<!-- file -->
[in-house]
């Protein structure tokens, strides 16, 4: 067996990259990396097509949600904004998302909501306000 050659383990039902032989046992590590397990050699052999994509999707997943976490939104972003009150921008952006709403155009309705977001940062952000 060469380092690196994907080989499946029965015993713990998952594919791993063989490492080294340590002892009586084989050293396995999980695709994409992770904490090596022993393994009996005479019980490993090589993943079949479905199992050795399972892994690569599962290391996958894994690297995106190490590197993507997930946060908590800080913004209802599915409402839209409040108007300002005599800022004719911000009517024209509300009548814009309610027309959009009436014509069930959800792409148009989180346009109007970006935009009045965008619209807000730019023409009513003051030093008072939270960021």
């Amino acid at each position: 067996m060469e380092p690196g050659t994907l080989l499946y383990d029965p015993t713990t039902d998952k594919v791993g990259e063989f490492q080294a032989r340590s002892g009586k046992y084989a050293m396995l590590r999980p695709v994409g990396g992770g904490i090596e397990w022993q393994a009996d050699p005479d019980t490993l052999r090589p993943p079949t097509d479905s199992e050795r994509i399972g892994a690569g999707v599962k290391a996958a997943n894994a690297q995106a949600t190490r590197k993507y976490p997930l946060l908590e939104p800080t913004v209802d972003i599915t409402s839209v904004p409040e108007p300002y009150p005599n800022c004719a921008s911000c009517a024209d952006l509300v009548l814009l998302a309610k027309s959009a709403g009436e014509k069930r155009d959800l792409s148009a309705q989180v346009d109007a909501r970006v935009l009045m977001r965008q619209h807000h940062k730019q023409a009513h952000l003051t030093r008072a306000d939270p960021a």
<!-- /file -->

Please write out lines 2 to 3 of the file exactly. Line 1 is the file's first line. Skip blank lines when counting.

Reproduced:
């Protein structure tokens, strides 16, 4: 067996990259990396097509949600904004998302909501306000 050659383990039902032989046992590590397990050699052999994509999707997943976490939104972003009150921008952006709403155009309705977001940062952000 060469380092690196994907080989499946029965015993713990998952594919791993063989490492080294340590002892009586084989050293396995999980695709994409992770904490090596022993393994009996005479019980490993090589993943079949479905199992050795399972892994690569599962290391996958894994690297995106190490590197993507997930946060908590800080913004209802599915409402839209409040108007300002005599800022004719911000009517024209509300009548814009309610027309959009009436014509069930959800792409148009989180346009109007970006935009009045965008619209807000730019023409009513003051030093008072939270960021």
């Amino acid at each position: 067996m060469e380092p690196g050659t994907l080989l499946y383990d029965p015993t713990t039902d998952k594919v791993g990259e063989f490492q080294a032989r340590s002892g009586k046992y084989a050293m396995l590590r999980p695709v994409g990396g992770g904490i090596e397990w022993q393994a009996d050699p005479d019980t490993l052999r090589p993943p079949t097509d479905s199992e050795r994509i399972g892994a690569g999707v599962k290391a996958a997943n894994a690297q995106a949600t190490r590197k993507y976490p997930l946060l908590e939104p800080t913004v209802d972003i599915t409402s839209v904004p409040e108007p300002y009150p005599n800022c004719a921008s911000c009517a024209d952006l509300v009548l814009l998302a309610k027309s959009a709403g009436e014509k069930r155009d959800l792409s148009a309705q989180v346009d109007a909501r970006v935009l009045m977001r965008q619209h807000h940062k730019q023409a009513h952000l003051t030093r008072a306000d939270p960021a």